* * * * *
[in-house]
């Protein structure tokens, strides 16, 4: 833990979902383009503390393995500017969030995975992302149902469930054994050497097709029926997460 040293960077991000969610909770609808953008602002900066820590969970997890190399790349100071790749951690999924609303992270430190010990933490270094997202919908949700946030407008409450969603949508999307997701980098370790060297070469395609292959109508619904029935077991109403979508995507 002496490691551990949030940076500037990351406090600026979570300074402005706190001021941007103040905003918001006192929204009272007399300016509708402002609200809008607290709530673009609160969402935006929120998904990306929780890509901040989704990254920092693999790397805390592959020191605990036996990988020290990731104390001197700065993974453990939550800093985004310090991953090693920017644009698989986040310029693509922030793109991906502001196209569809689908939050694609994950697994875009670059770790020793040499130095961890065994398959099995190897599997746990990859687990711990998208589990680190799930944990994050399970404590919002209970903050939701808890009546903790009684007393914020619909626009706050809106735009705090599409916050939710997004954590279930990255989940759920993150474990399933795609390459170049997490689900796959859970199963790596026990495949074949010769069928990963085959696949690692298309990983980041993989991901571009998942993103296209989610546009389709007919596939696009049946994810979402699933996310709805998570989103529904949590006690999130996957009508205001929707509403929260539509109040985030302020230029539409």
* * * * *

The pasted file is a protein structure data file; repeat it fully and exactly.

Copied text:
[in-house]
């Protein structure tokens, strides 16, 4: 833990979902383009503390393995500017969030995975992302149902469930054994050497097709029926997460 040293960077991000969610909770609808953008602002900066820590969970997890190399790349100071790749951690999924609303992270430190010990933490270094997202919908949700946030407008409450969603949508999307997701980098370790060297070469395609292959109508619904029935077991109403979508995507 002496490691551990949030940076500037990351406090600026979570300074402005706190001021941007103040905003918001006192929204009272007399300016509708402002609200809008607290709530673009609160969402935006929120998904990306929780890509901040989704990254920092693999790397805390592959020191605990036996990988020290990731104390001197700065993974453990939550800093985004310090991953090693920017644009698989986040310029693509922030793109991906502001196209569809689908939050694609994950697994875009670059770790020793040499130095961890065994398959099995190897599997746990990859687990711990998208589990680190799930944990994050399970404590919002209970903050939701808890009546903790009684007393914020619909626009706050809106735009705090599409916050939710997004954590279930990255989940759920993150474990399933795609390459170049997490689900796959859970199963790596026990495949074949010769069928990963085959696949690692298309990983980041993989991901571009998942993103296209989610546009389709007919596939696009049946994810979402699933996310709805998570989103529904949590006690999130996957009508205001929707509403929260539509109040985030302020230029539409």